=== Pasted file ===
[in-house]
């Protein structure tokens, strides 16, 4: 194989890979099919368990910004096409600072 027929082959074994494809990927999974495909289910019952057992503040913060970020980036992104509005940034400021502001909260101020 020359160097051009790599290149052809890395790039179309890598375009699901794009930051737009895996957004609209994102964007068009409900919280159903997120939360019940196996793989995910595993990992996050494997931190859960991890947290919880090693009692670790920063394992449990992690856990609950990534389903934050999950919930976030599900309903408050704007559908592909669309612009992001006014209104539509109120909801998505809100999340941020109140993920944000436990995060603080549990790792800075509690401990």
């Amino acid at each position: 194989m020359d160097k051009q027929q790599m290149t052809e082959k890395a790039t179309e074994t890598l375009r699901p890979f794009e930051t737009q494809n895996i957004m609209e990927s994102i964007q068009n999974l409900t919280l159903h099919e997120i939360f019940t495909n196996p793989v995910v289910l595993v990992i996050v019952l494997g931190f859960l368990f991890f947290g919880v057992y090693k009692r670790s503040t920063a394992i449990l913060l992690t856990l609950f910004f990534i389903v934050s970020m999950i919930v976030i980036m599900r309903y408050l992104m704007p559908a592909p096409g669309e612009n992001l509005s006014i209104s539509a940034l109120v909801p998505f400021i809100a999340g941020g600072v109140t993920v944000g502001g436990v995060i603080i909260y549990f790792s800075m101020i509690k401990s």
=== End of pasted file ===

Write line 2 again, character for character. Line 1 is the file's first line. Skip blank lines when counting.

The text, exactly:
């Protein structure tokens, strides 16, 4: 194989890979099919368990910004096409600072 027929082959074994494809990927999974495909289910019952057992503040913060970020980036992104509005940034400021502001909260101020 020359160097051009790599290149052809890395790039179309890598375009699901794009930051737009895996957004609209994102964007068009409900919280159903997120939360019940196996793989995910595993990992996050494997931190859960991890947290919880090693009692670790920063394992449990992690856990609950990534389903934050999950919930976030599900309903408050704007559908592909669309612009992001006014209104539509109120909801998505809100999340941020109140993920944000436990995060603080549990790792800075509690401990």